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Wound center opens at UPMC McKeesport

Cindy Shegan Keeley | Daily News
Wound Healing Services at UPMC McKeesport clinical director Gina Ruggieri puts information into the computer for 'patient' office assistant Kerrie Graham.

Wednesday, Oct. 31, 2012, 4:46 a.m.
 

Many of the 5 million people who suffer from nonhealing wounds do not seek treatment.

The UPMC Wound Healing Services at UPMC McKeesport hopes to encourage people to seek treatment.

Dr. Arthur Fine heads the center, which opened this week in the Painter Building.

“We needed a center here because there is a big population either having wounds under treated or not treated at all, or they are going to another hospital for the treatment. It is good for the patients to have a service like this available here,” he said.

Most nonhealing wounds are caused by diabetes, poor circulation, vascular diseases, traumatic injuries and pressure ulcers. Left untreated, the risk of amputation increases.

“A lot of people are hesitant to come to a wound center because they fear amputation,” Fine said. “Our big goal with leg wounds is to reduce the chance of amputation.”

The latest wound-healing technologies and advanced treatments are offered at the center, including systemic hyperbaric oxygen therapy, negative pressure wound therapy, bioengineered skin substitutes, and aggressive medical and surgical interventions.

Fine, a general surgeon, said hyperbaric oxygen therapy is “not useful for everything, but for some wounds it's the only thing that works.”

The treatment uses oxygen at a level higher than atmospheric pressure, which provides 15 to 20 times the normal amount of oxygen to tissue. That increases the body's natural wound-healing mechanisms that rely on oxygen.

“Some wounds don't do well because they are not getting enough oxygen,” he said. “With this therapy, tissue without oxygen will begin to heal.”

The noninvasive hyperbaric oxygen therapy session generally takes about two hours and up to 40 sessions can be prescribed. The patient lies on a specialized stretcher that goes inside a spacious glass-enclosed chamber. Inside, the chamber is pressurized similar to a diver going down into the water. At the end of the session, the chamber is depressurized slowly, like when a diver returns to the surface. During the treatment, the patient can watch television. For those concerned about claustrophobic feelings, the domed shape of the chamber helps ease a sense of closeness.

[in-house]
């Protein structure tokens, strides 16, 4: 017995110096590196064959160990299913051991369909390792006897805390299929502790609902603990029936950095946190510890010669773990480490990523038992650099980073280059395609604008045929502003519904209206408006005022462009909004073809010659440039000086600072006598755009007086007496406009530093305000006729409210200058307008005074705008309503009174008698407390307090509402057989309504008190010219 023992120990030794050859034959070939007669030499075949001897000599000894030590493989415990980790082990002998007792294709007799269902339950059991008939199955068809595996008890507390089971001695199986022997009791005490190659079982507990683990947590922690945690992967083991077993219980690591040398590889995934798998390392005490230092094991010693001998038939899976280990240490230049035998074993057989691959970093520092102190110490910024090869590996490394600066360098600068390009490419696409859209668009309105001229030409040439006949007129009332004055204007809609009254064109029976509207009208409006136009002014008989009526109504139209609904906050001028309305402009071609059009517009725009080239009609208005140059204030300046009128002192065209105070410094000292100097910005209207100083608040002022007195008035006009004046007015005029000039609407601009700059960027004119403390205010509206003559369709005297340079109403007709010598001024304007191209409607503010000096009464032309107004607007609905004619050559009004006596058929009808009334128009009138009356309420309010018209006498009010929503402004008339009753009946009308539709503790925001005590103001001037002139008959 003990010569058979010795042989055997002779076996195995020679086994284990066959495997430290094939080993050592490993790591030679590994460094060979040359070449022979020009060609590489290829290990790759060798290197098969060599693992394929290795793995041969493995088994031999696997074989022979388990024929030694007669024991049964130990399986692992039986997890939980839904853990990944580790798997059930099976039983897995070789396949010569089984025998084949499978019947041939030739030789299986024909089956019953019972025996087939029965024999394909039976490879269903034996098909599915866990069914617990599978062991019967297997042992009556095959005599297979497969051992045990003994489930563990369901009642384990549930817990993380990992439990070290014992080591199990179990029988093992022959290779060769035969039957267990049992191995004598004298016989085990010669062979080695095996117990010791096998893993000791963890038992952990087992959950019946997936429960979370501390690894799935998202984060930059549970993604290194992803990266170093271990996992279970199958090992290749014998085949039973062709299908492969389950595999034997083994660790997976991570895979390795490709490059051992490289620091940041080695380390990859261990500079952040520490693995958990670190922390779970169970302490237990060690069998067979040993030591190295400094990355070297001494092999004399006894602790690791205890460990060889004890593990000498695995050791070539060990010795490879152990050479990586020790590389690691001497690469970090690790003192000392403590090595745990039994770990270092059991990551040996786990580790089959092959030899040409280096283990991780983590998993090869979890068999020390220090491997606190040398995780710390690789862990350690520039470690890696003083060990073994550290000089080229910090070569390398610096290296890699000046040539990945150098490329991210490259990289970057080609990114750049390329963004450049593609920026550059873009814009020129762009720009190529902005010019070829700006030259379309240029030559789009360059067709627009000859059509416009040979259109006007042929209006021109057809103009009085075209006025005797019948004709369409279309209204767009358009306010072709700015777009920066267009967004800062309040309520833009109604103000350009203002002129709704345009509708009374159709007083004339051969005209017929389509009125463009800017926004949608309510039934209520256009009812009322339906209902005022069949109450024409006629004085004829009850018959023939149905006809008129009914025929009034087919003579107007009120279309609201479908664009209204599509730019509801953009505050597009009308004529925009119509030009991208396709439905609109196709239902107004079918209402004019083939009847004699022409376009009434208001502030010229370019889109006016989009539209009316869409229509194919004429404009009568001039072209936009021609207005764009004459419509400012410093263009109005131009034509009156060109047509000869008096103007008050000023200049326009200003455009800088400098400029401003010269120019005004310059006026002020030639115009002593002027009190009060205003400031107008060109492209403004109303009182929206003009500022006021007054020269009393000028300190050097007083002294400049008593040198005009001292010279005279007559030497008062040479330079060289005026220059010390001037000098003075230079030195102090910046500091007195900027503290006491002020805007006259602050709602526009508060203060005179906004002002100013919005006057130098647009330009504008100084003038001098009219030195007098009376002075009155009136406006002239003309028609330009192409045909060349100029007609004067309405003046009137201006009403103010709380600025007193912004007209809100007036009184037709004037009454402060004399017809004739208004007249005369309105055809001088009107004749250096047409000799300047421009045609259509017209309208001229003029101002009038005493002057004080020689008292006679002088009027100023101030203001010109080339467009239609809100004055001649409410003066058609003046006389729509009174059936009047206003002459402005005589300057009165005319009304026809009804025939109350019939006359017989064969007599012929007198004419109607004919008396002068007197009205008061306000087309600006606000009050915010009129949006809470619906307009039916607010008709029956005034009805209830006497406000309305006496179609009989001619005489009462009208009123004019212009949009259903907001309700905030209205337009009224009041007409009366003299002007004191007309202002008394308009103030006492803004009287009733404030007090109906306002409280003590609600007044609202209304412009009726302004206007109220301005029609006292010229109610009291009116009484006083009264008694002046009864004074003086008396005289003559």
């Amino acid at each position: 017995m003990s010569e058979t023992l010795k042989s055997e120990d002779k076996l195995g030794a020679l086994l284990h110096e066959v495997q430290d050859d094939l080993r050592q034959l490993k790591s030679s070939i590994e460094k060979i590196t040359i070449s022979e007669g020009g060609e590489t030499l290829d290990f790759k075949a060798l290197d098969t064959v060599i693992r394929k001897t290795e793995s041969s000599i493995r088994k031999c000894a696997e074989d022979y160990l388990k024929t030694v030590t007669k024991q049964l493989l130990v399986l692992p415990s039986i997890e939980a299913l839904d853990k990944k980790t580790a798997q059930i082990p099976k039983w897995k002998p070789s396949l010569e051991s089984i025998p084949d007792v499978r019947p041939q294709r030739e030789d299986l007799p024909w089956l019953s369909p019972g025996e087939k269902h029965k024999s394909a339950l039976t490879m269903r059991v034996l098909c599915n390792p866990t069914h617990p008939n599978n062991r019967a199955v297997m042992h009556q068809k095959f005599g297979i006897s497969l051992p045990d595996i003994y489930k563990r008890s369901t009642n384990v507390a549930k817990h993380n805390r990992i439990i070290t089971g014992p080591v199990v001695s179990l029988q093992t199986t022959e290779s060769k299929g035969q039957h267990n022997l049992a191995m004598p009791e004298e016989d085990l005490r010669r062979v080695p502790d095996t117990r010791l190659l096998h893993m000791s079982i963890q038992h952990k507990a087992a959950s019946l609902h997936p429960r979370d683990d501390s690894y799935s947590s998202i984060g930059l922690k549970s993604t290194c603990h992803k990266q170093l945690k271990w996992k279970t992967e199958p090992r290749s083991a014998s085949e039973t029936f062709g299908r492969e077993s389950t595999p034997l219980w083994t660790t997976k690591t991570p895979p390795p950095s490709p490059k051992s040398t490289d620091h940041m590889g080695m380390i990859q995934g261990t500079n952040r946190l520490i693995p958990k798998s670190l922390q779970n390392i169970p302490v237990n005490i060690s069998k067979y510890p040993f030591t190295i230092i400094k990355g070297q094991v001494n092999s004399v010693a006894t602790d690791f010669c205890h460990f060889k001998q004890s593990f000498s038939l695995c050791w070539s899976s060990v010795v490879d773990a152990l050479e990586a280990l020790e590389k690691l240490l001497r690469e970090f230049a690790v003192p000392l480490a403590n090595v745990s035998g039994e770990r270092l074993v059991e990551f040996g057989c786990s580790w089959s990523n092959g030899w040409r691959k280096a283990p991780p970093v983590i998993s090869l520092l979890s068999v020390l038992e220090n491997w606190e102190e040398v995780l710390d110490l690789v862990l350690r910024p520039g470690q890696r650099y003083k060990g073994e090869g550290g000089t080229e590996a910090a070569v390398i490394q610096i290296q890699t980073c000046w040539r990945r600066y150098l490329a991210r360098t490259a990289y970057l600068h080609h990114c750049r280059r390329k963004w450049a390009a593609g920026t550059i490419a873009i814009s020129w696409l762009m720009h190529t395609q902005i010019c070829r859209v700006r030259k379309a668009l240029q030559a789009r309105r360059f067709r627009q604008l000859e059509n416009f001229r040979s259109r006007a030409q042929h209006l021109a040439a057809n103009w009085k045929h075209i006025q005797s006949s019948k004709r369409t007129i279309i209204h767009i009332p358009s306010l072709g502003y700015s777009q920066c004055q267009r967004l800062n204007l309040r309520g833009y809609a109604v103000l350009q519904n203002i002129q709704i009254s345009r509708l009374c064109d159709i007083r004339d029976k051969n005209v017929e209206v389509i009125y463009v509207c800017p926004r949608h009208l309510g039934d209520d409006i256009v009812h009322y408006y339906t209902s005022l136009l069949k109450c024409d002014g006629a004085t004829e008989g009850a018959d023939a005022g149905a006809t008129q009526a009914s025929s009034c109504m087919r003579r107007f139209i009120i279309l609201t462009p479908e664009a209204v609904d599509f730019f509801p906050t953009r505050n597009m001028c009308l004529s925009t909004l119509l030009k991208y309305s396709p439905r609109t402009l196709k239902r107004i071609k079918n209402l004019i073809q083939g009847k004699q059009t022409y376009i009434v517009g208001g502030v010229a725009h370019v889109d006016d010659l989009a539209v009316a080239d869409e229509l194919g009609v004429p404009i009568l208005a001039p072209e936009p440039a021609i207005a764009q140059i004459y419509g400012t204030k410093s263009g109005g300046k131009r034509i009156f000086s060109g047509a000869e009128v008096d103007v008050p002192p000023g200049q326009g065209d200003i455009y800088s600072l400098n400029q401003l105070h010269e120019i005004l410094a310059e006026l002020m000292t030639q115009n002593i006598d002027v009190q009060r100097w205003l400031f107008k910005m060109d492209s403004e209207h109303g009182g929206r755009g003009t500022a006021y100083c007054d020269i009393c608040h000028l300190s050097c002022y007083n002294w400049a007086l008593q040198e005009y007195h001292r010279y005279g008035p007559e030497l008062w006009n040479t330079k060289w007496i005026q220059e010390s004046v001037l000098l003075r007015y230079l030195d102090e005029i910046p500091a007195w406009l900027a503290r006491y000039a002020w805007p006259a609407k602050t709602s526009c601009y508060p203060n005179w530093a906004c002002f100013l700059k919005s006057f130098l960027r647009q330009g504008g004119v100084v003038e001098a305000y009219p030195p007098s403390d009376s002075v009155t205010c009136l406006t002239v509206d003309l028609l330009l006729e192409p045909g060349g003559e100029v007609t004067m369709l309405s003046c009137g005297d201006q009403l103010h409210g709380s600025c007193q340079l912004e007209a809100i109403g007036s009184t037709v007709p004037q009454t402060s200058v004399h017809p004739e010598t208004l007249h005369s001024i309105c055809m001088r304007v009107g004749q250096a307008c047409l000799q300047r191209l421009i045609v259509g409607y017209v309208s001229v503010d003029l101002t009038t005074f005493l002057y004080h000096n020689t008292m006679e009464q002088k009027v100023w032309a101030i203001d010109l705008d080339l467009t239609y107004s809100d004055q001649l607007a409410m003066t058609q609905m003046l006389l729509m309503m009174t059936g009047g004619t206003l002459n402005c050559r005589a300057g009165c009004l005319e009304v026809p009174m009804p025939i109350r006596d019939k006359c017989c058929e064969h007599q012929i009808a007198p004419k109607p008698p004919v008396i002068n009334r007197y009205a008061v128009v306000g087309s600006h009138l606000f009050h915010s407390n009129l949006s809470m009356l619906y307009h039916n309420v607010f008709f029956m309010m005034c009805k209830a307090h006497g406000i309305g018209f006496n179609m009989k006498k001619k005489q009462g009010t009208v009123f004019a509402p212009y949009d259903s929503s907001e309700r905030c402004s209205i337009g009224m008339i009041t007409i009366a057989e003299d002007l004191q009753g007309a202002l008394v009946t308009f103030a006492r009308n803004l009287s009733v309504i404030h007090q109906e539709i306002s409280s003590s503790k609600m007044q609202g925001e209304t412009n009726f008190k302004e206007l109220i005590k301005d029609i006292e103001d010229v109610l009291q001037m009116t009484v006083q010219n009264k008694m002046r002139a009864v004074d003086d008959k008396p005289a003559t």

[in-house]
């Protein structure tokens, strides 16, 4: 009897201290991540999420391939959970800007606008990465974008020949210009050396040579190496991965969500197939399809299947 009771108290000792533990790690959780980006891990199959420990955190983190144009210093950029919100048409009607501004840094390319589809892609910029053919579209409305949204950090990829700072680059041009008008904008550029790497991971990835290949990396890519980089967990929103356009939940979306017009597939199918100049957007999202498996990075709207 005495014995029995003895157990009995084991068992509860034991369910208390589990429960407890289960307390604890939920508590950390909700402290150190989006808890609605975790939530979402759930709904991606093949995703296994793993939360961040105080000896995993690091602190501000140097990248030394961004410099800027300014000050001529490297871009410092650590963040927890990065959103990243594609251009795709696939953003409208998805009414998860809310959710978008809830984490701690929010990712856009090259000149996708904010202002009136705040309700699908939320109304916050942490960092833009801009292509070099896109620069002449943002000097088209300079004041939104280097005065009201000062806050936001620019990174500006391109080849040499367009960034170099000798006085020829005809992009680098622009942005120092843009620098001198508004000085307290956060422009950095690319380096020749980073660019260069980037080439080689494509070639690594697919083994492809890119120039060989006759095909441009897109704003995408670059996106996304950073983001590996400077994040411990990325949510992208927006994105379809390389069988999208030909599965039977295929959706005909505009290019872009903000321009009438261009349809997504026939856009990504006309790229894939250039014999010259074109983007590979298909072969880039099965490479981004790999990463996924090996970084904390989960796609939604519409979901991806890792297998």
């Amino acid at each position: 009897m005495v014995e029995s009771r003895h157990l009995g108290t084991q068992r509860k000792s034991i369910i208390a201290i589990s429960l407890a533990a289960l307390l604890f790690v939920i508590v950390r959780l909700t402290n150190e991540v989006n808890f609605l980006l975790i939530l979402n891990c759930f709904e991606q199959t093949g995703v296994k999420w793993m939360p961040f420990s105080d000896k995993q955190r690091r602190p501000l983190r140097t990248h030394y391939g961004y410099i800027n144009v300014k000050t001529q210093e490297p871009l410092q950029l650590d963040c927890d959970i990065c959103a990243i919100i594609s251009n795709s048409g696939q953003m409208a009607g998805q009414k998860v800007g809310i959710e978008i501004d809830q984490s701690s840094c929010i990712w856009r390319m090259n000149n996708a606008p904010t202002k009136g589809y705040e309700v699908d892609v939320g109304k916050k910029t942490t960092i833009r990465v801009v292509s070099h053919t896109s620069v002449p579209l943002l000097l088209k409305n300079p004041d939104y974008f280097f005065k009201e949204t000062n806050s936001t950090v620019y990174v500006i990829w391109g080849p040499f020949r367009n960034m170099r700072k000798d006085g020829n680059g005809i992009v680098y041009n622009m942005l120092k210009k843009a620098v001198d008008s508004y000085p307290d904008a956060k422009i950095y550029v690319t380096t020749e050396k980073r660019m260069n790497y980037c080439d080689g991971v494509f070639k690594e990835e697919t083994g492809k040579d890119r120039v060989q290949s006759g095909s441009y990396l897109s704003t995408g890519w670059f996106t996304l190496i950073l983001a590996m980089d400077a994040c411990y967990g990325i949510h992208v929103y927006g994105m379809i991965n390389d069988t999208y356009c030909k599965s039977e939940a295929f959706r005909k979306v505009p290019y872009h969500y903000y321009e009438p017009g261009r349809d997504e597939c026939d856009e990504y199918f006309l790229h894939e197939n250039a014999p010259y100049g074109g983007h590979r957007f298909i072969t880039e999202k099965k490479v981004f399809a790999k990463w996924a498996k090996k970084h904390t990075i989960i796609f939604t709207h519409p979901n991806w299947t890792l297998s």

This treatment can be used to care for complex nonhealing wounds including those caused by radiation burns, chronic osteomyelitis, osteoradionecrosis, and compartment syndrome.

“With a lot of wounds it's not always as simple as putting a Band-Aid on it,” general surgeon Marc Cordero said. “Not all wounds will heal on their own.”

A multi-disciplinary team is involved with the center including general surgeons Fine, Cordero, Mumtaz Alvi and Showri Palepu; podiatrists Donald Beck and Jon Kelly; plastic surgeon Sandeep Kathju; and vascular surgeon Madhusudanan Nair.

“The center is new but our people are not,” Fine said of the team. “We all have experience with wound care and now we are doing it together.”

Fine said their care will be tracked against national models to determine if what they are doing needs modification. “We want to be the best so the care we provide here becomes the national benchmark.

“We are excited to be able to offer wound-healing services at McKeesport,” Fine said. “This is an idea whose time has come. Nonhealing wounds are a huge issue for a lot of people and a lot of those people are either not being treated or being under-treated.”

Carol Waterloo Frazier is an editor for Trib Total Media. She can be reached at 412-664-9161, ext. 1916, or cfrazier@tribweb.com.

 

 
 


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